The ancient Jews had several different calendars.
The Jewish lunisolar calendar had 354 days per year (based on alternating 29-day and 30-day months, as determined by observation of the moon and later by known astronomical cycles), which was intercalated with the solar cycle but the insertion of an extra month Adar II every several years. This calendar is used in much of the OT, especially those with named months.
The Jewish solar calendar had 360 monthly days per year (based on four seasons consisting of three 30-day months), plus 4 epagomenal days inserted between the seasons, namely the spring equinox, the summer solstice, the autumn equinox, and the winter solstice. In later Jewish texts (cf. Jubilees, the later sections of the Book of Luminaries in 1 Enoch, the Qumran calendrical texts), these four days came to be included within the months, giving a total of 364 days in the months. This calendar was used in the Zadokite/Sadducee cultus and in the Essene community, and is used (in its original form) in Daniel, the Priestly Code, and other priestly texts in the OT. This was a favored religious calendar by the priests because it was inherently sabbatical (364 is divisible by 7, yielding 52 weeks), allowing the festivals and sabbaths to fall on the same day of the week every year. The Christian reckoning of Easter and Holy Week is a remnant of this.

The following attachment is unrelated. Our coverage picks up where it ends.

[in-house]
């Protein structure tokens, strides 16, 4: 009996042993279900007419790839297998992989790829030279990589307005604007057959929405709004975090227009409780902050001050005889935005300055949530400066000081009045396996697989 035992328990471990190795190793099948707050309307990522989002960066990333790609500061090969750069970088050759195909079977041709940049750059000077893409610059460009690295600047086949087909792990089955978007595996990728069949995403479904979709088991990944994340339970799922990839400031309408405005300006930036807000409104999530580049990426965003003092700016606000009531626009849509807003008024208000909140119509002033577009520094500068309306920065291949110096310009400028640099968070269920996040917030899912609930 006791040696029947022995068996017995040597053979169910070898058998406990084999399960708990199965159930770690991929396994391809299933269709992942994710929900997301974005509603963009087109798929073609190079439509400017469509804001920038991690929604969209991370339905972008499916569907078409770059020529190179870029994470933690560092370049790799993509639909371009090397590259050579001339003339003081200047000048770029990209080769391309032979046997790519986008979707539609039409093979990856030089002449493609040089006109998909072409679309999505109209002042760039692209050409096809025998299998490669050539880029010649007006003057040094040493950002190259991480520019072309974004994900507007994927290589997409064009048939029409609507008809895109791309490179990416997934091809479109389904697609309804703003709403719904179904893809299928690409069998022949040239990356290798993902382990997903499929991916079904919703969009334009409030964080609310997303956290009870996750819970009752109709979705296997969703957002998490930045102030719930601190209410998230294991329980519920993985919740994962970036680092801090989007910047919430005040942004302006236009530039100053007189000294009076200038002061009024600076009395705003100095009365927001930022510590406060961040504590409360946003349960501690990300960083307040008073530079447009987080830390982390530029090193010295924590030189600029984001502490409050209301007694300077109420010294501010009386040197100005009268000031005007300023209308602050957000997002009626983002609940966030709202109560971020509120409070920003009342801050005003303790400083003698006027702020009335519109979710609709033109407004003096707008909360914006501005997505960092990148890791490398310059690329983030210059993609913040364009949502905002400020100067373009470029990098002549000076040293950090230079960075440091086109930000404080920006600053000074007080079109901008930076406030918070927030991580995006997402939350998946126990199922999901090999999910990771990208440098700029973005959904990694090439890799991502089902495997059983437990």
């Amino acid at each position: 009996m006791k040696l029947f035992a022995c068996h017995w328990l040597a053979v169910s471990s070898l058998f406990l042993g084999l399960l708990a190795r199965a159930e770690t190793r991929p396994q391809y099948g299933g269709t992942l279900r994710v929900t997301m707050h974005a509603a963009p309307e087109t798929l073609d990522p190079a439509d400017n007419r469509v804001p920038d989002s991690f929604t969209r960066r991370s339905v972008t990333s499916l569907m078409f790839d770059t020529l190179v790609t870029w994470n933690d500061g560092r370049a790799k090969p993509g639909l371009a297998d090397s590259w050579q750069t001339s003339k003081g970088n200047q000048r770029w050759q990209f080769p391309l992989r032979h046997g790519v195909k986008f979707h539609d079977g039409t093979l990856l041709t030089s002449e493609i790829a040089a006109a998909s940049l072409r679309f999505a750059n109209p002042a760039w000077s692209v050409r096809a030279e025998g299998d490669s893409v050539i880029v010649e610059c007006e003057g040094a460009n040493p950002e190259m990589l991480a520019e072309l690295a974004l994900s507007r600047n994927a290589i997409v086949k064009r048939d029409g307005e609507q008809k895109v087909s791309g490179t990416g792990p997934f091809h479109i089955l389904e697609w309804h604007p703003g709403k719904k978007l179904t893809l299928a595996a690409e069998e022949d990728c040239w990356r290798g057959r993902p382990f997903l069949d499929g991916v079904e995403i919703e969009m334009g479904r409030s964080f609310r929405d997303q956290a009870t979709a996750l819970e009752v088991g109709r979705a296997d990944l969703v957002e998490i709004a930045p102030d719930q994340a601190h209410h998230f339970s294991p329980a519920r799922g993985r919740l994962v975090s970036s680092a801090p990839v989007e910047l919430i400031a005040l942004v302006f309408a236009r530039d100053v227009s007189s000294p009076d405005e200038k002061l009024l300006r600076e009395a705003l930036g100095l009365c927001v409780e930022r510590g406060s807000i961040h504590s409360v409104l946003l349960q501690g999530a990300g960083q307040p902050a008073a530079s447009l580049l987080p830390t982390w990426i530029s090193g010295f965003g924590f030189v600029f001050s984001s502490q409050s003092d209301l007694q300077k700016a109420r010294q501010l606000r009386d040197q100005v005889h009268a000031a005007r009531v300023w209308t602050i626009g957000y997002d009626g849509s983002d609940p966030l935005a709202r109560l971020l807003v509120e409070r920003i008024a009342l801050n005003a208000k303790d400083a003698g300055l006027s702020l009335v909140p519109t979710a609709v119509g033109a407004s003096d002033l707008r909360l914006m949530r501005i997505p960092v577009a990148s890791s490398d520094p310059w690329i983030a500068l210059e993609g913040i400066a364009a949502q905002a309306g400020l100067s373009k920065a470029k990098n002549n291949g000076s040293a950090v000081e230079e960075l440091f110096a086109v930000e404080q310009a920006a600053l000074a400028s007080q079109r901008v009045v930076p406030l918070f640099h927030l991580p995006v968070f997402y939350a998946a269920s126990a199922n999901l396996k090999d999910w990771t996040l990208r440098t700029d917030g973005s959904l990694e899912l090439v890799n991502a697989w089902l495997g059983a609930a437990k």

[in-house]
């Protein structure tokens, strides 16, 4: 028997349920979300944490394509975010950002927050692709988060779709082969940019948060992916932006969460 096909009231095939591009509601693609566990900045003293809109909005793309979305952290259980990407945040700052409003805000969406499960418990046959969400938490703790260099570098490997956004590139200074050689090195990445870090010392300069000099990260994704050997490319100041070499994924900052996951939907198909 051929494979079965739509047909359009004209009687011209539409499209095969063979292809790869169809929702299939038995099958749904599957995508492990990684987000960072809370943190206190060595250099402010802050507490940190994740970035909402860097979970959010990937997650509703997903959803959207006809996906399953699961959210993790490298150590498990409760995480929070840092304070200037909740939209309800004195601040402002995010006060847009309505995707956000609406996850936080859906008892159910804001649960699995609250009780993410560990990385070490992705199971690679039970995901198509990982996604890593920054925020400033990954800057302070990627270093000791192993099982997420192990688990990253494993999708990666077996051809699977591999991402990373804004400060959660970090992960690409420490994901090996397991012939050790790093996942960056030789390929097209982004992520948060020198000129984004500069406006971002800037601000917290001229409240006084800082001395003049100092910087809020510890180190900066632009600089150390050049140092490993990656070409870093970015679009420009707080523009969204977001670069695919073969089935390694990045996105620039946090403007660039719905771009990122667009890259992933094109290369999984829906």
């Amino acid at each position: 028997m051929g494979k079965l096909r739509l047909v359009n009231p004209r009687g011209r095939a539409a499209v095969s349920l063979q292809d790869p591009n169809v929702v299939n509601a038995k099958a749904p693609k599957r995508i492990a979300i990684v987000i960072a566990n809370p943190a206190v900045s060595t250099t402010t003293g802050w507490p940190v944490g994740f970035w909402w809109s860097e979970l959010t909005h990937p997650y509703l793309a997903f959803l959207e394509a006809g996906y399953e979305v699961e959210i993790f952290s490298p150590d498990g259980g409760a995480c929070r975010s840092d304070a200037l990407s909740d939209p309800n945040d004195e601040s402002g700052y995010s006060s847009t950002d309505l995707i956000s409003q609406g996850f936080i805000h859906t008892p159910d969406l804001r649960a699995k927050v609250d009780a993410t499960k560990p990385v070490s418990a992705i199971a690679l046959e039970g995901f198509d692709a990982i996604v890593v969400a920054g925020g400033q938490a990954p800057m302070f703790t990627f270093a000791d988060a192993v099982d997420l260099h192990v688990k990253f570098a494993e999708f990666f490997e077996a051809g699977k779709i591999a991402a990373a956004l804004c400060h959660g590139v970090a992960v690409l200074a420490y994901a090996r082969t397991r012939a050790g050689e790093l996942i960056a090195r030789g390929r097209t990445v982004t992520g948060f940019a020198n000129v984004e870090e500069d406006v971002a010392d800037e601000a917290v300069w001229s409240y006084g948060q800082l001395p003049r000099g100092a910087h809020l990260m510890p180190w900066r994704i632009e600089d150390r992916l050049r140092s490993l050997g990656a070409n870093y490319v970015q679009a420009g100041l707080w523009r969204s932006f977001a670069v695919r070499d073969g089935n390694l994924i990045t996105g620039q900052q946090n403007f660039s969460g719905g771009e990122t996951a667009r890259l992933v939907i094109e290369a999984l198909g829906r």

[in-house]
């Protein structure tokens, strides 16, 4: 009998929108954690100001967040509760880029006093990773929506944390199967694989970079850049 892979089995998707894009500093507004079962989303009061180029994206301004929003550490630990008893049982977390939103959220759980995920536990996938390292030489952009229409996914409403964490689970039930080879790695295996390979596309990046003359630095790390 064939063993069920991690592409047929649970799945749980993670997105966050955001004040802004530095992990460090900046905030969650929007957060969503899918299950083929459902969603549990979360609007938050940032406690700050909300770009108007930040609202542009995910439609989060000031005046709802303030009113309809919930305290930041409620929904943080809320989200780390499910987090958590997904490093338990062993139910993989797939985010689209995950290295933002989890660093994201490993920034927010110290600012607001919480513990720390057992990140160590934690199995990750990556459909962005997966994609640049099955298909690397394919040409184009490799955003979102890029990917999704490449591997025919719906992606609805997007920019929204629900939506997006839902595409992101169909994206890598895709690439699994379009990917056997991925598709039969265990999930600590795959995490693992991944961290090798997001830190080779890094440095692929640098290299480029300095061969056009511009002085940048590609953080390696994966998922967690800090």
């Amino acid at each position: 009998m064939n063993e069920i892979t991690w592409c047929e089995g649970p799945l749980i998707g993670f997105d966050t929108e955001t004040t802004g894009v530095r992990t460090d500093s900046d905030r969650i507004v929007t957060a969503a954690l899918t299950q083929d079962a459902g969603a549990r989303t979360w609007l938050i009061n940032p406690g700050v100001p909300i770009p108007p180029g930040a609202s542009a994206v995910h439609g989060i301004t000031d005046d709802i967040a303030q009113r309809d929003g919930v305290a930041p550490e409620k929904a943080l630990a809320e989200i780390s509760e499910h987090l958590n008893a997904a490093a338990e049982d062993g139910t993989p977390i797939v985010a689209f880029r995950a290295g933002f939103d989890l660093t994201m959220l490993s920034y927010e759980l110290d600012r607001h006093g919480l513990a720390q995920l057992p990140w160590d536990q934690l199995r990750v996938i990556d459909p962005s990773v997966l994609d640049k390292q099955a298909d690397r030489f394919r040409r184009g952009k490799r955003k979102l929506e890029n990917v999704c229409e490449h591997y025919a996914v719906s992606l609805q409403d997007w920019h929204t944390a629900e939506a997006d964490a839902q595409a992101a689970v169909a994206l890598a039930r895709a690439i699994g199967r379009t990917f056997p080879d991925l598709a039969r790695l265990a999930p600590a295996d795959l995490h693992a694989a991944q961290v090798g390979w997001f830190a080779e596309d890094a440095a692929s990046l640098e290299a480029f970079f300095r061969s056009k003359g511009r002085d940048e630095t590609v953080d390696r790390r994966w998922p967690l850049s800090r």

The Society fails to understand the solar calendar used in Daniel when they calculate the "Gentile Times". They do not realize that the yearly computation (since they identity a "time" = a year) included not only the 360 monthly days but also the 4 equinoxes and solstices. Only when reckoning the year by the months (such as the 42 months of Revelation 11:2-3) were the epagomenal days omitted by the Zadokite calendar (while the Essene and Jubilees calendar included them).